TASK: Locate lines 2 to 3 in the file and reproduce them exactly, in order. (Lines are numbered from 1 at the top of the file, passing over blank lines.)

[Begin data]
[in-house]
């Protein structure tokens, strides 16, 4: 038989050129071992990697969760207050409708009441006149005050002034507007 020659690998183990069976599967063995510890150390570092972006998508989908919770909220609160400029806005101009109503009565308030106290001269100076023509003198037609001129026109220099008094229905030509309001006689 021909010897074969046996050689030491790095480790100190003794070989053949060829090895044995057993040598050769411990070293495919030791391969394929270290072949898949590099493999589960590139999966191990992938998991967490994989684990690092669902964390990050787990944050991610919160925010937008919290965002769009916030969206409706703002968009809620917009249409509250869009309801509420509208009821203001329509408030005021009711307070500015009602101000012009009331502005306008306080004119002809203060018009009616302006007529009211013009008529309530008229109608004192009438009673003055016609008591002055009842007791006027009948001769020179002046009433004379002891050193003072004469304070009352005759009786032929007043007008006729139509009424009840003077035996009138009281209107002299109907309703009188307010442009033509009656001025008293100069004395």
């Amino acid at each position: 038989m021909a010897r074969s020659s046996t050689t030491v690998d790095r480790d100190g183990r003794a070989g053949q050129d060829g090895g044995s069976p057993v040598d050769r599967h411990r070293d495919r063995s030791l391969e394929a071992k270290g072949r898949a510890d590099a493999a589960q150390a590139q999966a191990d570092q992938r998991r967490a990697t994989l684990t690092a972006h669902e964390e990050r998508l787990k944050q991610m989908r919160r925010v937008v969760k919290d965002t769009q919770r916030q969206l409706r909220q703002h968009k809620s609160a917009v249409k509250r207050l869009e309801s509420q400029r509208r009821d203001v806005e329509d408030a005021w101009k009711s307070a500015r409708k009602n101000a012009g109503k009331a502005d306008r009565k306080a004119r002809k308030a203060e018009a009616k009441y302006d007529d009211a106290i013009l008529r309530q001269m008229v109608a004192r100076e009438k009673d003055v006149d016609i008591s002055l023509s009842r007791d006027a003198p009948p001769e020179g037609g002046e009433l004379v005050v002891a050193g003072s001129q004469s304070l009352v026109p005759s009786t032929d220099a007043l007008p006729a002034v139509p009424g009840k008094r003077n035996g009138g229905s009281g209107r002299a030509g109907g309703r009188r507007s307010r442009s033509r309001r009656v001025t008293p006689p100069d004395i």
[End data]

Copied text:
């Protein structure tokens, strides 16, 4: 038989050129071992990697969760207050409708009441006149005050002034507007 020659690998183990069976599967063995510890150390570092972006998508989908919770909220609160400029806005101009109503009565308030106290001269100076023509003198037609001129026109220099008094229905030509309001006689 021909010897074969046996050689030491790095480790100190003794070989053949060829090895044995057993040598050769411990070293495919030791391969394929270290072949898949590099493999589960590139999966191990992938998991967490994989684990690092669902964390990050787990944050991610919160925010937008919290965002769009916030969206409706703002968009809620917009249409509250869009309801509420509208009821203001329509408030005021009711307070500015009602101000012009009331502005306008306080004119002809203060018009009616302006007529009211013009008529309530008229109608004192009438009673003055016609008591002055009842007791006027009948001769020179002046009433004379002891050193003072004469304070009352005759009786032929007043007008006729139509009424009840003077035996009138009281209107002299109907309703009188307010442009033509009656001025008293100069004395």
């Amino acid at each position: 038989m021909a010897r074969s020659s046996t050689t030491v690998d790095r480790d100190g183990r003794a070989g053949q050129d060829g090895g044995s069976p057993v040598d050769r599967h411990r070293d495919r063995s030791l391969e394929a071992k270290g072949r898949a510890d590099a493999a589960q150390a590139q999966a191990d570092q992938r998991r967490a990697t994989l684990t690092a972006h669902e964390e990050r998508l787990k944050q991610m989908r919160r925010v937008v969760k919290d965002t769009q919770r916030q969206l409706r909220q703002h968009k809620s609160a917009v249409k509250r207050l869009e309801s509420q400029r509208r009821d203001v806005e329509d408030a005021w101009k009711s307070a500015r409708k009602n101000a012009g109503k009331a502005d306008r009565k306080a004119r002809k308030a203060e018009a009616k009441y302006d007529d009211a106290i013009l008529r309530q001269m008229v109608a004192r100076e009438k009673d003055v006149d016609i008591s002055l023509s009842r007791d006027a003198p009948p001769e020179g037609g002046e009433l004379v005050v002891a050193g003072s001129q004469s304070l009352v026109p005759s009786t032929d220099a007043l007008p006729a002034v139509p009424g009840k008094r003077n035996g009138g229905s009281g209107r002299a030509g109907g309703r009188r507007s307010r442009s033509r309001r009656v001025t008293p006689p100069d004395i």